On casting Kathryn Hahn as Arnold’s wife Delta, director Bogdanovich says, “Kathryn is a good friend of Jennifer’s and was suggested by her. They both have the same agent and manager. I met her, liked her, saw some of her work — and That’s it. Kathryn is wonderful and she’s probably never looked her best in a movie until ours. She said herself, ‘I look good.’ And I said, ‘Sure, you have to. You’re playing a leading role here and you should look good accordingly!’ Kathryn has a natural talent for comedy, she doesn’t need to be given great directions. She didn’t play the character as a prima donna, but down to earth — who she is.”

“It’s the actor who matters!”

The director describes the relationship of the film couple as follows: “Kathryn and Owen make such a believable couple that I even had to consider whether they would end up separating or not [this quote interestingly relates to their relationship ending one way in Squirrels and a very different way (clumsily explained through narration) in Funny]. The two hand the ball to each other perfectly The relationship seems very warm, which is very helpful for the believability of the story. This is particularly impressive in the scene in the taxi where they start to argue vigorously. We did this sequence without any prior rehearsals, which can only be achieved with excellent actors. I once said to Orson Welles, ‘It’s a pretty good film, but not very well acted.’ He then yelled: ‘How can it be a good film if it’s not well acted? What else is important? Who cares about camera work? It’s the actors who matter!’ And Orson is absolutely right about that.”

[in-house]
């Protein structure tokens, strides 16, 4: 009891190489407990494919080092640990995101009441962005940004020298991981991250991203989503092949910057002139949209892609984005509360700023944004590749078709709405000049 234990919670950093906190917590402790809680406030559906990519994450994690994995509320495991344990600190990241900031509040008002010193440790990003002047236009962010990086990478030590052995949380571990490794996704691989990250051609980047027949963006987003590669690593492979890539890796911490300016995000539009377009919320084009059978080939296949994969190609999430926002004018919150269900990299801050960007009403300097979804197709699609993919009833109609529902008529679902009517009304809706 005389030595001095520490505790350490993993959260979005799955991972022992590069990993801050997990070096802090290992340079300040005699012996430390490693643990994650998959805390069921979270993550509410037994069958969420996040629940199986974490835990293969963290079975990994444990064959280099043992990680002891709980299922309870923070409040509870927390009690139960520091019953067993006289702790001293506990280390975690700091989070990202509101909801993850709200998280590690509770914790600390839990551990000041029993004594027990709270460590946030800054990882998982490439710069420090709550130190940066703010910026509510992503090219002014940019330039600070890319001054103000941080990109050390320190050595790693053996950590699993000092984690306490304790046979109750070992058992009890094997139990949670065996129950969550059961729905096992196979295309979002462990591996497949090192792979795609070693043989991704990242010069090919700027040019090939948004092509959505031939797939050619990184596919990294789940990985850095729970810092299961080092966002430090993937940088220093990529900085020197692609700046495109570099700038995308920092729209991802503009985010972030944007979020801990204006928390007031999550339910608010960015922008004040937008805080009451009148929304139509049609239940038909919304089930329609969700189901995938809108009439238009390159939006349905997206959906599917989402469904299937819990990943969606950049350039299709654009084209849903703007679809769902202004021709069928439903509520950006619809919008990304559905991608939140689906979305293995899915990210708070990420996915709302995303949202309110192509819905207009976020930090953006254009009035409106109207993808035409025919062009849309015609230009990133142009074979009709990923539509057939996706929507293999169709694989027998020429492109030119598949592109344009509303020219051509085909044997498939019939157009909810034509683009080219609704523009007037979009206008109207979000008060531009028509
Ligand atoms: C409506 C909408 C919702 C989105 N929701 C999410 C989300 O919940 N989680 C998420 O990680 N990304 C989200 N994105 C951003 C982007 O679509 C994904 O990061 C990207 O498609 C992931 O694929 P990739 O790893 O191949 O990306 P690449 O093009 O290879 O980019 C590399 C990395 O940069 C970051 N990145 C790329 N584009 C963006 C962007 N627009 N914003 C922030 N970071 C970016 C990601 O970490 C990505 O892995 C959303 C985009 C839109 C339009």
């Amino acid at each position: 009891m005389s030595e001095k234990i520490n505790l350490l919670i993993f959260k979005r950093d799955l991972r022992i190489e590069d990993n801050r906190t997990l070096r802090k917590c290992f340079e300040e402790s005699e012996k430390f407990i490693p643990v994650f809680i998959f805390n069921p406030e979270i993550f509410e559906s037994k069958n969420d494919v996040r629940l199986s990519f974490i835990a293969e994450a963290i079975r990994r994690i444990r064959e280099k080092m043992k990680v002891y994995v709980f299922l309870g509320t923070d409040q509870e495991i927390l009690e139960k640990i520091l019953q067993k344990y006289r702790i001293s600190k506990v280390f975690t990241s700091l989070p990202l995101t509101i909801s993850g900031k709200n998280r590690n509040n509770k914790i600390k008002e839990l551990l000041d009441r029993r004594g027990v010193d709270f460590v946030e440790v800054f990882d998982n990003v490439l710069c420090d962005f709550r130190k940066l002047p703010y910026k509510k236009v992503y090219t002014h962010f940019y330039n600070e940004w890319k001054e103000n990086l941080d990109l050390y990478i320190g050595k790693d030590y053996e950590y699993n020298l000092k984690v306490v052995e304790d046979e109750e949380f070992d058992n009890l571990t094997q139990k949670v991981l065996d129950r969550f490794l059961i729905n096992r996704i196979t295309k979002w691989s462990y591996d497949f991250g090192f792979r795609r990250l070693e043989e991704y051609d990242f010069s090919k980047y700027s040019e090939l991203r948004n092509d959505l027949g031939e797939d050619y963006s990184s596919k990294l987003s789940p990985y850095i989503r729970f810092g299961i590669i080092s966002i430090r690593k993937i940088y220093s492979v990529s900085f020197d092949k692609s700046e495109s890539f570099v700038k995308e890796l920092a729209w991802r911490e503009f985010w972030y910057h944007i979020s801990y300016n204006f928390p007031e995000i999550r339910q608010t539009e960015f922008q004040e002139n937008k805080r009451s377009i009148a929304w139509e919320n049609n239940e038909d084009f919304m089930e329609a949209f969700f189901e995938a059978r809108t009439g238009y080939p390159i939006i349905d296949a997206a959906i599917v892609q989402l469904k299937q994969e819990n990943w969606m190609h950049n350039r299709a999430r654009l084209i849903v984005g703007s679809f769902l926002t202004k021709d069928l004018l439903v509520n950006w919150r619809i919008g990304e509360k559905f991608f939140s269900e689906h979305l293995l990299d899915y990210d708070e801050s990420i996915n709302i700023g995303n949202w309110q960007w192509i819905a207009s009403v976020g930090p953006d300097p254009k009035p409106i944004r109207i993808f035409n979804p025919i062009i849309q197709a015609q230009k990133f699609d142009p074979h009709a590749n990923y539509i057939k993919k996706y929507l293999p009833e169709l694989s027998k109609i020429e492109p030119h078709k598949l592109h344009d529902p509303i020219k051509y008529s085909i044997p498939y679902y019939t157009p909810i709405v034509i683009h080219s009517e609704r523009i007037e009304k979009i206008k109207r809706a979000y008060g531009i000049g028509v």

“I’m lucky that Jennifer Aniston gave us a little help with casting,” says producer Wiersma. “Kathryn is just amazing in the movie. Even though she’s played so many different roles, you’ve never seen her like this before. I think this character is very close to who she is. She’s so cool and so pretty. And she is such a pretty woman but she has never been able to exhibit it in her previous films. She does not exaggerate her role, but plays it as a normal woman. Many women have been betrayed in one way or another, but Kathryn does not play the betrayed as the victim or the betrayed as the mean villain. She was everyone’s favorite on set.”

Bogdanovich said of Will Forte, who played the role of playwright Joshua Fleet, “Will is a real leading man — and he looks like a real playwright because he comes across as extremely intelligent. Orson Welles once said, ‘American actors take the part as an author or intellectual.’ That’s why such characters are often cast with Englishmen. Orson himself seemed like someone who thinks and reads, but such types are rare. Cary Grant was one such example, which is why he was able to impersonate professors and doctors believably. With American actors that is usually difficult. I remember well when Bob Redford had to hire two Brits to play the American intellectuals on Quiz Show. Will Forte is always believed as being able to write a stage play. Working with him was a real pleasure. Anyway, there weren’t any actors on this film who have been difficult.”